The Neurologist finally arrived and delivered the news no one wants to hear: "Greg you have a brain tumor." Two days later I returned for a biopsy of the tumor. A few days after that, the results were in: it was a stage IV Glioblastoma. I could tell in the Neurologist’s eyes and tone of voice that the chances I would survive were extremely slim. I thought to myself, “did I hear him right? I have a brain tumor? Why me?”
That was the only time I ever felt sorry for myself. From that point on I was positive and knew I was going to beat this cancer no matter what the statistics or doctors said. My son was one year old at the time. I thought to myself, “I have to be here for him.” I want to see him go to school on his first day, play sports, have his first girlfriend, graduate from high school, and get married. I have to be here for all of that and I am not going to die!” I buckled down for the fight of my life.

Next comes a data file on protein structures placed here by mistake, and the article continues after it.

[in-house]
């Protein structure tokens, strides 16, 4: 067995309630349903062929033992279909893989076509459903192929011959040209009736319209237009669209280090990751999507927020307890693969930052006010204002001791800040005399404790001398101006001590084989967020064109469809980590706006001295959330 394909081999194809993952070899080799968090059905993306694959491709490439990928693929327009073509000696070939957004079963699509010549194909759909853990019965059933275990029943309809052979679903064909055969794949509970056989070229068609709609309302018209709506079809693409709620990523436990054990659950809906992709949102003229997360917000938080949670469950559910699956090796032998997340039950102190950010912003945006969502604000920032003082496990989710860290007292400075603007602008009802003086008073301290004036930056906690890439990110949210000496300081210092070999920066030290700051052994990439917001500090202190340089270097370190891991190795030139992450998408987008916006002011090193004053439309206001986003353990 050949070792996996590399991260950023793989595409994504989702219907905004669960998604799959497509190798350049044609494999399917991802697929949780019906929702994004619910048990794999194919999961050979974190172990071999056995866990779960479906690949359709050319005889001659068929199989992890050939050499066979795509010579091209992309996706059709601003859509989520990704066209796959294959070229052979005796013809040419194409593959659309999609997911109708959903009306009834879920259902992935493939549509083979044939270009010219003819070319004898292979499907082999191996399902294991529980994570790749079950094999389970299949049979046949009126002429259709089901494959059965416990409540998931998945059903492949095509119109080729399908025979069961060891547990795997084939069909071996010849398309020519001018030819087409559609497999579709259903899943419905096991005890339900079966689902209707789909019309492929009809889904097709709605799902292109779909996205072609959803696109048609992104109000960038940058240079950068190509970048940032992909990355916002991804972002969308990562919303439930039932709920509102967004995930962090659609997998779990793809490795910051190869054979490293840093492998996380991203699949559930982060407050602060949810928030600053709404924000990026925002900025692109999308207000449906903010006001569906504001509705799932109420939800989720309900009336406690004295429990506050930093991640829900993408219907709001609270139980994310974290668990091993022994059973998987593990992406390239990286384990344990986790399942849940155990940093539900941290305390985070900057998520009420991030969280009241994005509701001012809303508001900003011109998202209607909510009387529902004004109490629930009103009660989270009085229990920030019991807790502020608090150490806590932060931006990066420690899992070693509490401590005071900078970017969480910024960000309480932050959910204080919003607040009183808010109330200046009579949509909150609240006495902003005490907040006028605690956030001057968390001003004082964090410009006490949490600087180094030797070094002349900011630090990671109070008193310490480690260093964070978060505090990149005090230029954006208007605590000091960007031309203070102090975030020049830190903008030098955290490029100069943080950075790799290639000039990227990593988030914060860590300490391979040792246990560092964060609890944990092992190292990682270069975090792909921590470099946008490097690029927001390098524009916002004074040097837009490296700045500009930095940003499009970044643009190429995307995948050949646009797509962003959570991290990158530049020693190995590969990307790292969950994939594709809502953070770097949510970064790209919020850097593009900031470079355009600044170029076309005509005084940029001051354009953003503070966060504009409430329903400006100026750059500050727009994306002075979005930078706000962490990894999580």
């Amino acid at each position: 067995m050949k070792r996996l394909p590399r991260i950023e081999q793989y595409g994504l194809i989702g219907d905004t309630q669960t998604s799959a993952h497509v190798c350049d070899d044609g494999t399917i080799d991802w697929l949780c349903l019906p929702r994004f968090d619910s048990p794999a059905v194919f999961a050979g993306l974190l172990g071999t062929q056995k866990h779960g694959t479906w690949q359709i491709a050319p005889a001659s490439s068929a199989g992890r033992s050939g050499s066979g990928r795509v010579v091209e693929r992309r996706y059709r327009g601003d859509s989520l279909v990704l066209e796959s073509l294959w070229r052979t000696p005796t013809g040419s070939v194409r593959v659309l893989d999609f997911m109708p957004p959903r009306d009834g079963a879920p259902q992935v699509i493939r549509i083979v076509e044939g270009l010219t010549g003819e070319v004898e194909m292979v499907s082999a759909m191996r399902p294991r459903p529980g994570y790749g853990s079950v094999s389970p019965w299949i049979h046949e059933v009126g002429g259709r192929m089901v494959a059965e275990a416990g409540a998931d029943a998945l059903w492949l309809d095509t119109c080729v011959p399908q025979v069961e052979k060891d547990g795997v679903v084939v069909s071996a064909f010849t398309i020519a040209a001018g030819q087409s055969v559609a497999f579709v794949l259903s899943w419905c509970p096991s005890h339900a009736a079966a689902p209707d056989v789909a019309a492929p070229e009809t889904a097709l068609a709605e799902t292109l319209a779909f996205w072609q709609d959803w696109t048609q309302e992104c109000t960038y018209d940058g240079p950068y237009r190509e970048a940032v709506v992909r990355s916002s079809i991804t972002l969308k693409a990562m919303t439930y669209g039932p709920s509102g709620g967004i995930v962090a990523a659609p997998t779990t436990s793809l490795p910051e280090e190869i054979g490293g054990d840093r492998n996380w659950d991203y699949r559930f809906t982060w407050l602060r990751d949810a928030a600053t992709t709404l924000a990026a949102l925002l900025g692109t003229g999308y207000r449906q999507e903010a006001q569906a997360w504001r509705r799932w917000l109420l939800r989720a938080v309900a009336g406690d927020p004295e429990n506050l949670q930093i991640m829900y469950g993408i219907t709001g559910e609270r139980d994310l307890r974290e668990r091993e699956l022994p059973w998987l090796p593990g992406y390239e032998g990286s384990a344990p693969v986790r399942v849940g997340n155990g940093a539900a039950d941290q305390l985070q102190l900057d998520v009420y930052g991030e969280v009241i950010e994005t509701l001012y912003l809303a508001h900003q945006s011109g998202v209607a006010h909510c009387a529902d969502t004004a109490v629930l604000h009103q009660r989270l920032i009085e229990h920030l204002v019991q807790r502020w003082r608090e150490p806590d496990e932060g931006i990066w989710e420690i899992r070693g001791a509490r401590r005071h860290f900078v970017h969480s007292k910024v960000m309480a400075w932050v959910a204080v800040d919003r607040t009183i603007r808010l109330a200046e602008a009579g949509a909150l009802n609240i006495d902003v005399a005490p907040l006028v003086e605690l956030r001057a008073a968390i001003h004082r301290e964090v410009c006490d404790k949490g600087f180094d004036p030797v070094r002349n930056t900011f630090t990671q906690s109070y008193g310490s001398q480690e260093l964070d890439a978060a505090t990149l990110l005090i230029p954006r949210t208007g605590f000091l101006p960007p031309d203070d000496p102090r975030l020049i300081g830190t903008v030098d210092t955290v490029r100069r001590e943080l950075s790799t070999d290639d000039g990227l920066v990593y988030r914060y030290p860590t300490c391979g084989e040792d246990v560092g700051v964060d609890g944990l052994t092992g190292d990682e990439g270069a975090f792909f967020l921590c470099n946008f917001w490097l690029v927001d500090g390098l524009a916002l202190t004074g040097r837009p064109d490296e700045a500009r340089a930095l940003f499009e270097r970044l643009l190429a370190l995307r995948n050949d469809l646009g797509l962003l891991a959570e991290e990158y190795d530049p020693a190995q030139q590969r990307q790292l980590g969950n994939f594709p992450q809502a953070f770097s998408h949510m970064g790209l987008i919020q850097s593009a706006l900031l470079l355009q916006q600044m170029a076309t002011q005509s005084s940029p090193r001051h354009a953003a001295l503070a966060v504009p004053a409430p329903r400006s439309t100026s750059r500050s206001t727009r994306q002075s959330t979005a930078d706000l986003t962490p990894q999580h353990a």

I met with my Oncologist, who explained I had a 5% chance of surviving one year. He gave me three options for treatment: 1) Have surgery but do nothing to aggressively fight the cancer and enjoy the limited time I had left with minimal medical intervention. 2) Have surgery, do minimal radiation and chemotherapy to hopefully extend my life a year or two. 3) Have surgery and go all out to fight this cancer with everything that medicine had to offer. This option would make me the sickest, require many different treatments but would hopefully give me the best chance of long-term survival.